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George Lewis started painting in 2003 after taking an adult education class in Oregon.
East County Wednesday, Nov. 11, 2015 2 years ago

Local Rotary member shows his colors

George Lewis, aka the “Water Man” donates and raffles his artwork to raise money for Rotary projects.
by: Jessica Salmond Staff Writer

For George Lewis, painting was something to keep him busy during retirement.

In 2003, Lewis took an adult education class while living in Florence, Ore., then dabbled with oils in his free time before moving to Lakewood Ranch four years ago and joining the Rotary Club.

When he wasn’t experimenting with his new hobby, he was immersed in Rotary Club projects.

Lewis initially joined Rotary in Oregon in 2002, and in 2006 went on a humanitarian trip with his club to Guatemala. It was then that his interest in the Rotarian’s clean water initiatives was piqued. He began to work tirelessly not only for his own club but others around the country, helping to write grants and start programs with other clubs.

His vivacity in pursuing project funds also led to him becoming a motivational speaker for Rotary. He attended

conferences around the U.S. and developed a network of club and district contacts.

However, a continuing roadblock that Lewis experienced in getting clubs involved or committed to a project was money.

Then two years ago, Lewis was struck by an idea.

During his spare time, he had been developing his own personal painting style by using only a pallet knife, and no brushes, to create Impressionistic-style artwork. Although he had just the one lesson in Oregon, he watched painting shows on TV to hone his skills.

George Lewis will be auctioning off this painting at the 2015 Suncoast Food and Wine Festival.
George Lewis will be auctioning off this painting at the 2015 Suncoast Food and Wine Festival.

He posted a photo of one of his paintings on Facebook, a platform he knew would reach other Rotarians around the world. He posted that if someone would purchase that painting for $500, he would donate the money back to a water project.

“Eight minutes later, I sold it to a guy in Texas,” he said.

So he began offering his paintings for sale, and donating the money back to Rotary, or would donate them to clubs for a raffle.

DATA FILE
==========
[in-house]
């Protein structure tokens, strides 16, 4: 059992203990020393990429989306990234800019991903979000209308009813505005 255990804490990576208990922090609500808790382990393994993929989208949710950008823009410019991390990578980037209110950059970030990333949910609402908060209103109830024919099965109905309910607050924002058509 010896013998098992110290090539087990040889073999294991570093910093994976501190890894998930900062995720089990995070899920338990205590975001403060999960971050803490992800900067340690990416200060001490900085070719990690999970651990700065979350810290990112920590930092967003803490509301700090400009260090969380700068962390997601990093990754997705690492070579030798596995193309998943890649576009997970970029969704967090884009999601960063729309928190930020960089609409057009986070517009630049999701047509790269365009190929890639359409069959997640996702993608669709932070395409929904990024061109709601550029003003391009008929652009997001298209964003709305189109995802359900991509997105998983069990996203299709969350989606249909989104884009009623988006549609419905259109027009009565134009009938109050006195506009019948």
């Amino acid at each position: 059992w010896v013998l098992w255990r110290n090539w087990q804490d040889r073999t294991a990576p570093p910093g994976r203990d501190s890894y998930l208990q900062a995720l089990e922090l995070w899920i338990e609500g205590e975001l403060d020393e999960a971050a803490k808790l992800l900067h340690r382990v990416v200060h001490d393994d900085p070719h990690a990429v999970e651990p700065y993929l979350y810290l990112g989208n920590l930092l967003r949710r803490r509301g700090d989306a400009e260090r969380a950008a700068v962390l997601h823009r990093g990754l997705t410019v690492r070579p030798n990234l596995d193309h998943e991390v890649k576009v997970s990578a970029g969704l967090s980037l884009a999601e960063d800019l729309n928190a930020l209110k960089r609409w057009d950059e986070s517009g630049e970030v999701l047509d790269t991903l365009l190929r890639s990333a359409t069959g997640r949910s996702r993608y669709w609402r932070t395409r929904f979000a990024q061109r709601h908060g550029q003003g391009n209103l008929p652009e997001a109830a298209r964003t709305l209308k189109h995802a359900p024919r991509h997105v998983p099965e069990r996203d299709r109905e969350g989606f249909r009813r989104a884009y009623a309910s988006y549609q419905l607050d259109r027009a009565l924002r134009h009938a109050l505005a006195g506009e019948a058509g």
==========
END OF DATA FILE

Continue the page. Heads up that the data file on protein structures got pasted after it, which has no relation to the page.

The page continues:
During one of his speeches at a Rotary convention, he offered his time to anyone who would develop and coordinate a water project. He received more than one hundred business cards of other Rotarians who wanted his help.

After a year, only four clubs actually pursued a new project. Lewis, 80, said clubs dropped their clean water projects due to a lack of money.

So Lewis kept painting.

He's dialed back on his coordination efforts for water projects and has put more focus into raising money through his painting. He is auctioning off one of his paintings at the Suncoast Food and Wine Festival on Saturday.

Ron Myers, chairman of the Suncoast Food and Wine Festival and a fellow Rotary member, is an advocate of Rotary’s water projects. He has been involved in all 13 of the club’s water projects in Peru and he made contact with Lewis long before he moved to Lakewood Ranch.

“I connected with him through Facebook because he had started a year ahead of me to work on water,” Myers said. “He gave me contacts to other Rotarians who were interested in water projects.”

Myers said Lewis posts something every day on Facebook to promote his painting program or draw awareness to another Rotary project.

“He’s always looking for ways to promote water and sanitation,” Myers said. “He’s a great friend, a great Rotarian.”

Myers calls Lewis “the water man.” The Lakewood Ranch club has done about 25 projects in Central and South America, and “George has been involved with all of them in some manner,” even when he lived in Oregon, getting partners, raising money or coordinating clubs.

 Lewis, a former minor league baseball player in the Boston Red Sox organization, said he has indirectly helped roughly 2 million people in 37 countries gain access to clean water since 2002.

“Once you start making a name for yourself, people start calling you,” Lewis said.

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